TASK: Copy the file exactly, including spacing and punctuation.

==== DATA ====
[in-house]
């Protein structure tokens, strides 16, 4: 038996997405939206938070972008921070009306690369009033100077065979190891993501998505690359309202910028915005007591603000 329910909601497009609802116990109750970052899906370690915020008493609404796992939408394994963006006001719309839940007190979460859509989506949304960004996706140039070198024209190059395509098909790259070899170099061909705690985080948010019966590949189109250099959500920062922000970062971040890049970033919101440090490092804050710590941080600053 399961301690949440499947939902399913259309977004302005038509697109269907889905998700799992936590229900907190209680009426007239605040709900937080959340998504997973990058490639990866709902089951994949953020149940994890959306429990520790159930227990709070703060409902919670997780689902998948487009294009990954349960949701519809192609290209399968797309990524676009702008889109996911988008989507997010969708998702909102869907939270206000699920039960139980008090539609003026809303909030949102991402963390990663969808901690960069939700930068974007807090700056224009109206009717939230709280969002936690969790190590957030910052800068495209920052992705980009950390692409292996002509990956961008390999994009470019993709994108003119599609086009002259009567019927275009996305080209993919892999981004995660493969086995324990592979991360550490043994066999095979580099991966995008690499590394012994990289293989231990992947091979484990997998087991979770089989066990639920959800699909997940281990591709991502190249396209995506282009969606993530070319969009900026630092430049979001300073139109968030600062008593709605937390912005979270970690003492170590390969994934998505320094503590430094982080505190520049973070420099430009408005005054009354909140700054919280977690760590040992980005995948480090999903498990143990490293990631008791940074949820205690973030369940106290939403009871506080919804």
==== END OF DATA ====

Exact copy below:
[in-house]
């Protein structure tokens, strides 16, 4: 038996997405939206938070972008921070009306690369009033100077065979190891993501998505690359309202910028915005007591603000 329910909601497009609802116990109750970052899906370690915020008493609404796992939408394994963006006001719309839940007190979460859509989506949304960004996706140039070198024209190059395509098909790259070899170099061909705690985080948010019966590949189109250099959500920062922000970062971040890049970033919101440090490092804050710590941080600053 399961301690949440499947939902399913259309977004302005038509697109269907889905998700799992936590229900907190209680009426007239605040709900937080959340998504997973990058490639990866709902089951994949953020149940994890959306429990520790159930227990709070703060409902919670997780689902998948487009294009990954349960949701519809192609290209399968797309990524676009702008889109996911988008989507997010969708998702909102869907939270206000699920039960139980008090539609003026809303909030949102991402963390990663969808901690960069939700930068974007807090700056224009109206009717939230709280969002936690969790190590957030910052800068495209920052992705980009950390692409292996002509990956961008390999994009470019993709994108003119599609086009002259009567019927275009996305080209993919892999981004995660493969086995324990592979991360550490043994066999095979580099991966995008690499590394012994990289293989231990992947091979484990997998087991979770089989066990639920959800699909997940281990591709991502190249396209995506282009969606993530070319969009900026630092430049979001300073139109968030600062008593709605937390912005979270970690003492170590390969994934998505320094503590430094982080505190520049973070420099430009408005005054009354909140700054919280977690760590040992980005995948480090999903498990143990490293990631008791940074949820205690973030369940106290939403009871506080919804």